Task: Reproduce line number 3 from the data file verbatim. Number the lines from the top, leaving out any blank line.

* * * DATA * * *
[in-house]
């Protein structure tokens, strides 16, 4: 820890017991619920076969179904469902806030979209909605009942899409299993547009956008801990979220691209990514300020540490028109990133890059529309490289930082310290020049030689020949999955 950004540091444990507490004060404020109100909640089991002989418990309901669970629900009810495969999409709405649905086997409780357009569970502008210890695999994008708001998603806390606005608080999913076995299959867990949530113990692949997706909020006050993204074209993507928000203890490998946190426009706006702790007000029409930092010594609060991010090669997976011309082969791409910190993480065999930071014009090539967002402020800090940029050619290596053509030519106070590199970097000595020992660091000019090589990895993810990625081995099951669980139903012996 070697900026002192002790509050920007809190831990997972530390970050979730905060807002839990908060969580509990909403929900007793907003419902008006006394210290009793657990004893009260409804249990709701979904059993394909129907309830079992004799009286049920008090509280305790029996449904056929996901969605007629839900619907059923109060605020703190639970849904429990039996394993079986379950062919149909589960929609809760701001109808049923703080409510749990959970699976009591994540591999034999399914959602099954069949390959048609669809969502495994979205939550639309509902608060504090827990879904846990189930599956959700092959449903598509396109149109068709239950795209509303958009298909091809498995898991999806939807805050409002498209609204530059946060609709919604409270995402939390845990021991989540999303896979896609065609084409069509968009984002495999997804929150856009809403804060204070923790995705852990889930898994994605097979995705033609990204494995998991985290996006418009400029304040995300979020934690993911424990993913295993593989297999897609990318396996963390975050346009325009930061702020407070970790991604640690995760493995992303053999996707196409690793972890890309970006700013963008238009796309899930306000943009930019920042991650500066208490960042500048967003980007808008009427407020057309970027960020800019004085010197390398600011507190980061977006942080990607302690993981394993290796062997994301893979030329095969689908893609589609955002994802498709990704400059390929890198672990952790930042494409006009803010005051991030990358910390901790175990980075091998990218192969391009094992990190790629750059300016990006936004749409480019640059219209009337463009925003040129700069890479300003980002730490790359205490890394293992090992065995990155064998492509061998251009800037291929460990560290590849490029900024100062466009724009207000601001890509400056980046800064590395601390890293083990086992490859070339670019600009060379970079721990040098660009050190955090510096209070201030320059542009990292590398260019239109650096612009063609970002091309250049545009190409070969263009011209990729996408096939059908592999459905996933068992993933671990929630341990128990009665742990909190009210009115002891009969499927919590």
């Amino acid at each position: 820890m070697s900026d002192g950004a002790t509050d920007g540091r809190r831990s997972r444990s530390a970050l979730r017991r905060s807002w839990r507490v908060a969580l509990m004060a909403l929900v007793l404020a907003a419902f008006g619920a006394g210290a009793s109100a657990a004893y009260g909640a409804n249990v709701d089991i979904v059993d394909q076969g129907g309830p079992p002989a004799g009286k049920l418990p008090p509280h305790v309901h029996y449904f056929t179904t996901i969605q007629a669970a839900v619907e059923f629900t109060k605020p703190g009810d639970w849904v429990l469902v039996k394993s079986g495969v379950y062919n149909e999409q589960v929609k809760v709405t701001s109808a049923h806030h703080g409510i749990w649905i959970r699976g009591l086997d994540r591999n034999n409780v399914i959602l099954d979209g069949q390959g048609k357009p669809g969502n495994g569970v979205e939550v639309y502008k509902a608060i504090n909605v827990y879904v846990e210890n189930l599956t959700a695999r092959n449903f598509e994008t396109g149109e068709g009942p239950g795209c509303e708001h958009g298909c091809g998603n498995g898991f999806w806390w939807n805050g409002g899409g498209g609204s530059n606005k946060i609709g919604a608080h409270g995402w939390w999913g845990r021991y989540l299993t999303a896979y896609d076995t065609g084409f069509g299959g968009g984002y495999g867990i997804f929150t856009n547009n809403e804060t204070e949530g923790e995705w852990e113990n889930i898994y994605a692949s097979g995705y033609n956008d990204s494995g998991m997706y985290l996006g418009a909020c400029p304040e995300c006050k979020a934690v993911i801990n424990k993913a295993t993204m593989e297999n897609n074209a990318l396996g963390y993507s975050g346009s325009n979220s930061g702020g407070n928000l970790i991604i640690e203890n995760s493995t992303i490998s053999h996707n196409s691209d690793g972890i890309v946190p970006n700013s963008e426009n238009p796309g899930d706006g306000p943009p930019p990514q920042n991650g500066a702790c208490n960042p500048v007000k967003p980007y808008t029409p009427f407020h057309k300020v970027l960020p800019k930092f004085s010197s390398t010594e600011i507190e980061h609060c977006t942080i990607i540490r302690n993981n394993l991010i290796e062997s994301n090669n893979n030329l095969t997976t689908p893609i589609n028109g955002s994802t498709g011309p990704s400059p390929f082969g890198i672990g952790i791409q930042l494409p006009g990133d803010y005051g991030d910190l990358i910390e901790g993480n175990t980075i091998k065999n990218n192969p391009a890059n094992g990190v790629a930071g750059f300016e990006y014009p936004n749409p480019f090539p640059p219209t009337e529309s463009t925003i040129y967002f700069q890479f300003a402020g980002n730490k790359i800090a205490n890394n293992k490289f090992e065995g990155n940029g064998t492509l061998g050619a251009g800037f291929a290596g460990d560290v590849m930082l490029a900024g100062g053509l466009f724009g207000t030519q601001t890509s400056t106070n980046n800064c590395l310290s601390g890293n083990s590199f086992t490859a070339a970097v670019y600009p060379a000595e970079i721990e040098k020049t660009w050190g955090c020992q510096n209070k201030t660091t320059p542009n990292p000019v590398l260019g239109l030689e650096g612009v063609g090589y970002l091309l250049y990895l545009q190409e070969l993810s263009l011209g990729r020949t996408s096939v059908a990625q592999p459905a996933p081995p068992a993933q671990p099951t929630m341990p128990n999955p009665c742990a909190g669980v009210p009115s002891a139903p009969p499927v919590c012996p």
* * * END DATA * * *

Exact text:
């Amino acid at each position: 820890m070697s900026d002192g950004a002790t509050d920007g540091r809190r831990s997972r444990s530390a970050l979730r017991r905060s807002w839990r507490v908060a969580l509990m004060a909403l929900v007793l404020a907003a419902f008006g619920a006394g210290a009793s109100a657990a004893y009260g909640a409804n249990v709701d089991i979904v059993d394909q076969g129907g309830p079992p002989a004799g009286k049920l418990p008090p509280h305790v309901h029996y449904f056929t179904t996901i969605q007629a669970a839900v619907e059923f629900t109060k605020p703190g009810d639970w849904v429990l469902v039996k394993s079986g495969v379950y062919n149909e999409q589960v929609k809760v709405t701001s109808a049923h806030h703080g409510i749990w649905i959970r699976g009591l086997d994540r591999n034999n409780v399914i959602l099954d979209g069949q390959g048609k357009p669809g969502n495994g569970v979205e939550v639309y502008k509902a608060i504090n909605v827990y879904v846990e210890n189930l599956t959700a695999r092959n449903f598509e994008t396109g149109e068709g009942p239950g795209c509303e708001h958009g298909c091809g998603n498995g898991f999806w806390w939807n805050g409002g899409g498209g609204s530059n606005k946060i609709g919604a608080h409270g995402w939390w999913g845990r021991y989540l299993t999303a896979y896609d076995t065609g084409f069509g299959g968009g984002y495999g867990i997804f929150t856009n547009n809403e804060t204070e949530g923790e995705w852990e113990n889930i898994y994605a692949s097979g995705y033609n956008d990204s494995g998991m997706y985290l996006g418009a909020c400029p304040e995300c006050k979020a934690v993911i801990n424990k993913a295993t993204m593989e297999n897609n074209a990318l396996g963390y993507s975050g346009s325009n979220s930061g702020g407070n928000l970790i991604i640690e203890n995760s493995t992303i490998s053999h996707n196409s691209d690793g972890i890309v946190p970006n700013s963008e426009n238009p796309g899930d706006g306000p943009p930019p990514q920042n991650g500066a702790c208490n960042p500048v007000k967003p980007y808008t029409p009427f407020h057309k300020v970027l960020p800019k930092f004085s010197s390398t010594e600011i507190e980061h609060c977006t942080i990607i540490r302690n993981n394993l991010i290796e062997s994301n090669n893979n030329l095969t997976t689908p893609i589609n028109g955002s994802t498709g011309p990704s400059p390929f082969g890198i672990g952790i791409q930042l494409p006009g990133d803010y005051g991030d910190l990358i910390e901790g993480n175990t980075i091998k065999n990218n192969p391009a890059n094992g990190v790629a930071g750059f300016e990006y014009p936004n749409p480019f090539p640059p219209t009337e529309s463009t925003i040129y967002f700069q890479f300003a402020g980002n730490k790359i800090a205490n890394n293992k490289f090992e065995g990155n940029g064998t492509l061998g050619a251009g800037f291929a290596g460990d560290v590849m930082l490029a900024g100062g053509l466009f724009g207000t030519q601001t890509s400056t106070n980046n800064c590395l310290s601390g890293n083990s590199f086992t490859a070339a970097v670019y600009p060379a000595e970079i721990e040098k020049t660009w050190g955090c020992q510096n209070k201030t660091t320059p542009n990292p000019v590398l260019g239109l030689e650096g612009v063609g090589y970002l091309l250049y990895l545009q190409e070969l993810s263009l011209g990729r020949t996408s096939v059908a990625q592999p459905a996933p081995p068992a993933q671990p099951t929630m341990p128990n999955p009665c742990a909190g669980v009210p009115s002891a139903p009969p499927v919590c012996p």